Criminalization is a major sticking point for many Barbadians. Activists say proposals for decriminalization must form part of any plans to introduce a medical cannabis industry. In a statement sent to Cannabis Wire, the Ichirouganaim Council for the Advancement of Rastafari said that while the Council acknowledges the attempts made to grant the right to sacramental use of cannabis, it can’t rationally support a legislative framework that would require its members to register their religion (a provision required of no other group in the society) and one that would continue to criminalize other members of the population.
“This is most offensive and disrespectful to ICAR and indeed all Rastafari, as no other organization is proscribed in the observance of its faith,” the Council statement said.
The position of the Council is shared by Paul ‘Ras Simba’ Rock, president of the African Heritage Foundation, who told Cannabis Wire that the group is prepared to challenge the legislation in court.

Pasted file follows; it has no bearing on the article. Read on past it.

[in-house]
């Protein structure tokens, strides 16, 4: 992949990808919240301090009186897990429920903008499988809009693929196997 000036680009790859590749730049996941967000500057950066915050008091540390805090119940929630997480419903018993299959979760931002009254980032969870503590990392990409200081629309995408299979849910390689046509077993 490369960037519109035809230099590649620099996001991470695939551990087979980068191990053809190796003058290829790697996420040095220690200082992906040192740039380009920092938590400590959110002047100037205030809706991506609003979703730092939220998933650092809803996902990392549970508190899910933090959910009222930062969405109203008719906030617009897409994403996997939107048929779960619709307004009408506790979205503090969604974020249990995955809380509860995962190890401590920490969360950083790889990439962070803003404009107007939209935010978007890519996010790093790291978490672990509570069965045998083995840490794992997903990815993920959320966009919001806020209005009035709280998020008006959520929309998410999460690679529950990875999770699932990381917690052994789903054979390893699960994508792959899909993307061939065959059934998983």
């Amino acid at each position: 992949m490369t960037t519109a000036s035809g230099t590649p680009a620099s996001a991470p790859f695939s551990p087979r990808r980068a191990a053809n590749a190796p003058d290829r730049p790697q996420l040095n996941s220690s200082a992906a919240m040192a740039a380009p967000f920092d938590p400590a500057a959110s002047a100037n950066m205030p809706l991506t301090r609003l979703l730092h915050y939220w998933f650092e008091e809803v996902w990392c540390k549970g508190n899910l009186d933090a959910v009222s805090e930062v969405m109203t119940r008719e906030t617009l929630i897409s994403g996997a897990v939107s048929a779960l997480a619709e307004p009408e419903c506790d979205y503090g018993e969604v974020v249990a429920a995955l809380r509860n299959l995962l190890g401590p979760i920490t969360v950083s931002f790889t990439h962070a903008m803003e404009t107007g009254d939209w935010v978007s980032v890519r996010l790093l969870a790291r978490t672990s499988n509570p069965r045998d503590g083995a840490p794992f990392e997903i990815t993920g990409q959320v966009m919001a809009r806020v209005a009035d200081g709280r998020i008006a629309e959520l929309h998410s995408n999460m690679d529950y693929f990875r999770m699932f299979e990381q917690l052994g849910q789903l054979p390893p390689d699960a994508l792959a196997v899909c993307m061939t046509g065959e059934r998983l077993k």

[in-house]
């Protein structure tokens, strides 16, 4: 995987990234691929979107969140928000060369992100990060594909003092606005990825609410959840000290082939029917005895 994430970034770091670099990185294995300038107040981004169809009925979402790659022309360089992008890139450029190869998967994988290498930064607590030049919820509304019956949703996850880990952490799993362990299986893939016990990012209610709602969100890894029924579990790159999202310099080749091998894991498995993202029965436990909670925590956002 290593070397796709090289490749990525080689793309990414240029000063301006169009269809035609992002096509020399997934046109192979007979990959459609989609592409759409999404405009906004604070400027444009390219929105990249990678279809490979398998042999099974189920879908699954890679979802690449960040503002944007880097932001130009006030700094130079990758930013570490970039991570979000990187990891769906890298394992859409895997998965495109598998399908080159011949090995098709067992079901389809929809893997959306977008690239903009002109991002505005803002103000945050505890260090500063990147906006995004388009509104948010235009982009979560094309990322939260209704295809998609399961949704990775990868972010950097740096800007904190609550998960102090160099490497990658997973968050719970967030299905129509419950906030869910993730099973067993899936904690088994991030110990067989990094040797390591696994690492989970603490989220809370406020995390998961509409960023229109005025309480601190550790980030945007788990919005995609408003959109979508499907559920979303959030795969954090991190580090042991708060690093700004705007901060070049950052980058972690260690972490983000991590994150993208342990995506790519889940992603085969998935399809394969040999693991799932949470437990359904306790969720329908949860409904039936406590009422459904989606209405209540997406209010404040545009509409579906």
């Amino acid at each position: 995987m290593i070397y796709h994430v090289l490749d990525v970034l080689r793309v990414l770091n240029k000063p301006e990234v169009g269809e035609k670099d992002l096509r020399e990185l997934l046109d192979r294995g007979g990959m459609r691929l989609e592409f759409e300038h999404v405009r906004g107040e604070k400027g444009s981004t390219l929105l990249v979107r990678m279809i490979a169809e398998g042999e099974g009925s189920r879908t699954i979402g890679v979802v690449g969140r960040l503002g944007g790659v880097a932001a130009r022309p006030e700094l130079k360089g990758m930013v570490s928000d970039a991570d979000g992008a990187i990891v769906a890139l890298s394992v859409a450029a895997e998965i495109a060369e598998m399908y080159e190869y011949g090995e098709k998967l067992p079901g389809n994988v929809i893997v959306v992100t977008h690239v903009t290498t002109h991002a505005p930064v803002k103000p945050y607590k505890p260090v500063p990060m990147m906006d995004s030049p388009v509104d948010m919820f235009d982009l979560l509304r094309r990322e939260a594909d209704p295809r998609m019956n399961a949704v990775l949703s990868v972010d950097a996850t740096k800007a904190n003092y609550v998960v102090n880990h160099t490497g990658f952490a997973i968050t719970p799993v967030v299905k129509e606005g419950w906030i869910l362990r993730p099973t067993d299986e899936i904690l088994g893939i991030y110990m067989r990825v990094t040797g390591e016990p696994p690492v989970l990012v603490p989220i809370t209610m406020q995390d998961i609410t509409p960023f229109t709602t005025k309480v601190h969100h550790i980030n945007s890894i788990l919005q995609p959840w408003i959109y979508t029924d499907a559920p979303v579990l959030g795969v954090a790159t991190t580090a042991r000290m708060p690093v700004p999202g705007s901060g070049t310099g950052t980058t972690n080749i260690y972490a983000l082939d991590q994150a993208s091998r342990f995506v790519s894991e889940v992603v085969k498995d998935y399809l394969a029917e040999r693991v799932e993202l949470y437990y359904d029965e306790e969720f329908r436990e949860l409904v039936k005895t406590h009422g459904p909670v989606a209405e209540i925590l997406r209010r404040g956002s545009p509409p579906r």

The limitations in the scope of the proposed reforms could impact the cannabis industry, according to local and regional experts. Jeremy Stephen, a lecturer in the Department of Economics at the University of the West Indies’ Cave Hill Campus, told Cannabis Wire that the economic model he previously produced to show what taxes the country could reap from a cannabis industry “assumed the government would have allowed medicinal and recreational uses” when he calculated revenue of between USD $13,372,625 to USD $66,863,128 from consumption taxes, import duties, and the issuing of licenses. These figures may well change in the short term, according to Stephen, since with the current laws still in place that criminalize cannabis, the black market trade would continue.